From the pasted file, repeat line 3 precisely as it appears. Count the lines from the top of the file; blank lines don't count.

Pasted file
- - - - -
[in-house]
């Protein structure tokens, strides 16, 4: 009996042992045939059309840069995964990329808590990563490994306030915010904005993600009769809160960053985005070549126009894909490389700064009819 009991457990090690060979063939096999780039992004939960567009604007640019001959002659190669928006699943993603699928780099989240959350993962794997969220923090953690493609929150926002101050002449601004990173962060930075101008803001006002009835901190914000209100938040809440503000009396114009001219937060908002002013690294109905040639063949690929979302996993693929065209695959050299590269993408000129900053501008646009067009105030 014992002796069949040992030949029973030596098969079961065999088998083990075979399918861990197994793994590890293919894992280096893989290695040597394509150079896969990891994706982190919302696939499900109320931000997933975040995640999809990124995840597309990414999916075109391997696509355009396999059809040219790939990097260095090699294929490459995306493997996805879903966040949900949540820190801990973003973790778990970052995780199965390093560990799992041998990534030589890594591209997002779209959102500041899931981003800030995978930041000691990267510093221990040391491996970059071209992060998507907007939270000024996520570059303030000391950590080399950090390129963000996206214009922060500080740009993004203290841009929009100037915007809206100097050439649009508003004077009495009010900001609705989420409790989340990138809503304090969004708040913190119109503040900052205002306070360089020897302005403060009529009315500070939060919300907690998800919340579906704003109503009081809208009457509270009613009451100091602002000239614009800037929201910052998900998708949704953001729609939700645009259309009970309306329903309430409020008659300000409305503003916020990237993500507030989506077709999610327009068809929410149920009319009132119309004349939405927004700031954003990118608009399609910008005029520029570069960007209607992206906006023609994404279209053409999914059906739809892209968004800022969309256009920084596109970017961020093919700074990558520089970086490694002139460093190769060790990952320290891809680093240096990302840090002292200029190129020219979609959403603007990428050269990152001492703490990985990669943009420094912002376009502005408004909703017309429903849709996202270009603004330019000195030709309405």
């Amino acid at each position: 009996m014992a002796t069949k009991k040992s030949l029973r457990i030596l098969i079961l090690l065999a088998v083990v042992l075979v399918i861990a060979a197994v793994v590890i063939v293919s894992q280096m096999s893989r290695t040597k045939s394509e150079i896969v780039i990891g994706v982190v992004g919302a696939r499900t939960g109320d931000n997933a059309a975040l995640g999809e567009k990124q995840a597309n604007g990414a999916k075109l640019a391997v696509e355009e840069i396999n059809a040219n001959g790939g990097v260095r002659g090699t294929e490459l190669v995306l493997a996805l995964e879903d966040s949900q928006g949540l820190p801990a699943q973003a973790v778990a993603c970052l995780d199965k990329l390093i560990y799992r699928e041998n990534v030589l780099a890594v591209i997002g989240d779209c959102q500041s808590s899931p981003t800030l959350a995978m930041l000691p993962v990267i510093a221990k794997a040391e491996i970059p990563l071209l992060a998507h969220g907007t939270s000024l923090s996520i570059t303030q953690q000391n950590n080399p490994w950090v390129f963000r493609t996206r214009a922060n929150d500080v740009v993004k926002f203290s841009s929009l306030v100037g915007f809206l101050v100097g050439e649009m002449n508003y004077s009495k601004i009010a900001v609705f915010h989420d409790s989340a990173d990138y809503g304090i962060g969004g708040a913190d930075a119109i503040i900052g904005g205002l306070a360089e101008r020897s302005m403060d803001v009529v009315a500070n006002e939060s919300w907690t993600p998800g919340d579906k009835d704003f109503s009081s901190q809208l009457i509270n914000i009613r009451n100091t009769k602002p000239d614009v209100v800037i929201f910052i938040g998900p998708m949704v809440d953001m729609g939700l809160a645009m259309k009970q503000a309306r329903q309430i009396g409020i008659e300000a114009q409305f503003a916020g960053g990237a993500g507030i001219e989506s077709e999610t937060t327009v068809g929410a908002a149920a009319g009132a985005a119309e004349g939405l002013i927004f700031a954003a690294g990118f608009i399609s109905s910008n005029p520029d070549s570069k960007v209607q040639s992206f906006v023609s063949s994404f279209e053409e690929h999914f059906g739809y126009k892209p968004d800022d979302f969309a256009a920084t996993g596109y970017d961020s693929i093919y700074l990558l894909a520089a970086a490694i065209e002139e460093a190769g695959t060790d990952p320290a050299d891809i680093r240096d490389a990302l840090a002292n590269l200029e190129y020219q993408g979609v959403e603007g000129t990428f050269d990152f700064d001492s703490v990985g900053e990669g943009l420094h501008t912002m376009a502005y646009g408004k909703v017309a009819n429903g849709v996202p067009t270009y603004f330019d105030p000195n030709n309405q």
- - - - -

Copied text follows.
């Amino acid at each position: 009996m014992a002796t069949k009991k040992s030949l029973r457990i030596l098969i079961l090690l065999a088998v083990v042992l075979v399918i861990a060979a197994v793994v590890i063939v293919s894992q280096m096999s893989r290695t040597k045939s394509e150079i896969v780039i990891g994706v982190v992004g919302a696939r499900t939960g109320d931000n997933a059309a975040l995640g999809e567009k990124q995840a597309n604007g990414a999916k075109l640019a391997v696509e355009e840069i396999n059809a040219n001959g790939g990097v260095r002659g090699t294929e490459l190669v995306l493997a996805l995964e879903d966040s949900q928006g949540l820190p801990a699943q973003a973790v778990a993603c970052l995780d199965k990329l390093i560990y799992r699928e041998n990534v030589l780099a890594v591209i997002g989240d779209c959102q500041s808590s899931p981003t800030l959350a995978m930041l000691p993962v990267i510093a221990k794997a040391e491996i970059p990563l071209l992060a998507h969220g907007t939270s000024l923090s996520i570059t303030q953690q000391n950590n080399p490994w950090v390129f963000r493609t996206r214009a922060n929150d500080v740009v993004k926002f203290s841009s929009l306030v100037g915007f809206l101050v100097g050439e649009m002449n508003y004077s009495k601004i009010a900001v609705f915010h989420d409790s989340a990173d990138y809503g304090i962060g969004g708040a913190d930075a119109i503040i900052g904005g205002l306070a360089e101008r020897s302005m403060d803001v009529v009315a500070n006002e939060s919300w907690t993600p998800g919340d579906k009835d704003f109503s009081s901190q809208l009457i509270n914000i009613r009451n100091t009769k602002p000239d614009v209100v800037i929201f910052i938040g998900p998708m949704v809440d953001m729609g939700l809160a645009m259309k009970q503000a309306r329903q309430i009396g409020i008659e300000a114009q409305f503003a916020g960053g990237a993500g507030i001219e989506s077709e999610t937060t327009v068809g929410a908002a149920a009319g009132a985005a119309e004349g939405l002013i927004f700031a954003a690294g990118f608009i399609s109905s910008n005029p520029d070549s570069k960007v209607q040639s992206f906006v023609s063949s994404f279209e053409e690929h999914f059906g739809y126009k892209p968004d800022d979302f969309a256009a920084t996993g596109y970017d961020s693929i093919y700074l990558l894909a520089a970086a490694i065209e002139e460093a190769g695959t060790d990952p320290a050299d891809i680093r240096d490389a990302l840090a002292n590269l200029e190129y020219q993408g979609v959403e603007g000129t990428f050269d990152f700064d001492s703490v990985g900053e990669g943009l420094h501008t912002m376009a502005y646009g408004k909703v017309a009819n429903g849709v996202p067009t270009y603004f330019d105030p000195n030709n309405q």